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Fewer deaths occur when the elderly are treated locally
Municipalities were given more responsibility for specialist health services in 2012. The changes appear to have resulted in better healthcare for the elderly.
Older people with health problems often need some form of intermediate level monitoring, care, and treatment services.
They may not need the resources of a hospital but do require somewhat more advanced help than a nursing home can usually offer. Intermediate care units are primarily intended to replace an acute hospital admission, but are occasionally also used following admission.
“Intermediate care units are the newest trend in health policy, and Norway is way ahead of the curve in this regard,” Pål Erling Martinussen says. He is a professor in the Department of Sociology and Political Science at NTNU.
This is a sort of middle ground between a hospital and a nursing home that is located close to patients’ homes – a sort of local community hospital, if you like. Norway has been developing this service over the last ten years as part of the Norwegian Care Coordination Reform implemented in 2012.
A group of researchers from NTNU, SINTEF and UiO have now studied how this service affects various indicators that can provide evidence of the quality of healthcare in Norway.
And they have good news.
Fewer deaths and fewer readmissions to hospital
“All Norwegian municipalities had to set up municipal acute care units following the healthcare decentralisation and coordination reform in 2012,” Martinussen says.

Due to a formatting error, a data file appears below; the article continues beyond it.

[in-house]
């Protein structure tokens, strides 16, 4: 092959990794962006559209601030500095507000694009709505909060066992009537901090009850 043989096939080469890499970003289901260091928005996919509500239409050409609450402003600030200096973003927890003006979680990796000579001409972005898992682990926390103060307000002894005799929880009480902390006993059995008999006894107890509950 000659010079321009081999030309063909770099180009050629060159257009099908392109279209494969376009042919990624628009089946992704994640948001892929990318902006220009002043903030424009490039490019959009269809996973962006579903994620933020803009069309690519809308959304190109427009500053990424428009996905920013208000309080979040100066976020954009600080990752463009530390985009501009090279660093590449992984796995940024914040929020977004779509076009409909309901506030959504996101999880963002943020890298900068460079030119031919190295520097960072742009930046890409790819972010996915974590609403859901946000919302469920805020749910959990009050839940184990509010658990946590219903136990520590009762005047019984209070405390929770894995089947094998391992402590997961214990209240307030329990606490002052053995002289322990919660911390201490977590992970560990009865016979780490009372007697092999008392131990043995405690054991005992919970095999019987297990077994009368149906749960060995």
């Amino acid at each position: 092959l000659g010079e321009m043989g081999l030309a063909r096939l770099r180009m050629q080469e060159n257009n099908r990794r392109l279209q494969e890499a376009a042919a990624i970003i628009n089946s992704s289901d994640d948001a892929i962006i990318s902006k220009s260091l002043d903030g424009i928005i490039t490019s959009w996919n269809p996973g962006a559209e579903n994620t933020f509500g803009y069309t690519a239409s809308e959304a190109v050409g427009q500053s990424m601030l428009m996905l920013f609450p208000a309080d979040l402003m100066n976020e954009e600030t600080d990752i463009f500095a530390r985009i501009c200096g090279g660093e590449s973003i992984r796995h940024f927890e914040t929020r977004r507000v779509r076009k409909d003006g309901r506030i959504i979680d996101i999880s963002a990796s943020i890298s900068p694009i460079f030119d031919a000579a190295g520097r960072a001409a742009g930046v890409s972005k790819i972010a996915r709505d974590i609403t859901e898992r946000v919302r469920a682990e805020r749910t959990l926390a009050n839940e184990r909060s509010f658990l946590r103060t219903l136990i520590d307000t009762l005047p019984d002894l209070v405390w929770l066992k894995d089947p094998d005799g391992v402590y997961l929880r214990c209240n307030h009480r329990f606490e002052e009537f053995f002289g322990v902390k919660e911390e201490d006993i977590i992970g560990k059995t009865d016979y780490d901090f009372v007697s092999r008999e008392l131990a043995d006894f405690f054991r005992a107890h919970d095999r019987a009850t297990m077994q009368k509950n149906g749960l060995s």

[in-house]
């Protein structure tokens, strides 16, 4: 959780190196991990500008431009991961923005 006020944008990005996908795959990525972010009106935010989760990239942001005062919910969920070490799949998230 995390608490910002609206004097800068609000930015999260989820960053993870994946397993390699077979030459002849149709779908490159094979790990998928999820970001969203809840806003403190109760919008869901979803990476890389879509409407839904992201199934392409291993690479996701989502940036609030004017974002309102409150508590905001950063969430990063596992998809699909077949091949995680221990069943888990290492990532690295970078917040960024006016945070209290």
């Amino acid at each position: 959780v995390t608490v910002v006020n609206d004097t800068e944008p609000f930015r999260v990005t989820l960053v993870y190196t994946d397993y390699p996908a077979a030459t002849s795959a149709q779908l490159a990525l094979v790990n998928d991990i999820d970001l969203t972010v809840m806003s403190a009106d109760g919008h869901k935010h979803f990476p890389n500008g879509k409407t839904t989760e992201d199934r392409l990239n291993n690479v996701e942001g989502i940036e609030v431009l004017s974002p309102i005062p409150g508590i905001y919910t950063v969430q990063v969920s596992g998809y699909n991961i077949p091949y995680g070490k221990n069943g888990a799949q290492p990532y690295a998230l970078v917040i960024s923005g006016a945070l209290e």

These municipal acute care units are referred to as MAUs in professional jargon.
The introduction took place gradually. The aim was to provide a good, integrated service that tailored to each individual user.
Not all reforms within the healthcare system are met with joy and jubilation. However, after this reform, it appears that the healthcare service is better for older patients who require this form of follow-up.
“We’ve found that the introduction of these medical units is associated with both lower mortality and fewer readmissions,” Martinussen says.
But this finding only applies to the oldest patients. The correlation is also significantly stronger when the MAUs are organised as larger entities and are well staffed by medical professionals.
Such an intermediate level of healthcare service is thus associated with lower mortality rates for the elderly. This suggests that healthcare services within municipalities has improved since the introduction of MAUs. Furthermore, fewer individuals need to be readmitted to the hospital for further treatment.
Worthy of implementation by other countries
For mortality, the research group examined patients over 80 years of age. They examined individuals aged 67 and older for hospital readmission rates. The improvement was significant for both factors.
“Our findings are a strong indication that MAUs have worked as intended. Health services for the elderly may have improved by shifting some treatment from hospitals to where people live. However, this should be followed up by further research,” Martinussen says.
Further research could potentially confirm whether there is a direct correlation between the introduction of MAUs and the reduction in mortality and readmission rates observed among the elderly.
Experts believe that such healthcare reforms could be successfully implemented elsewhere.
“Our research group believes that countries with healthcare systems similar to Norway’s can achieve good results if they introduce similar local services for their patients,” he says.
Hilland et al. Stayin’ alive: The introduction of municipal in-patient acute care units was associated with reduced mortality and fewer hospital readmissions, Social Science & Medicine, 2023.
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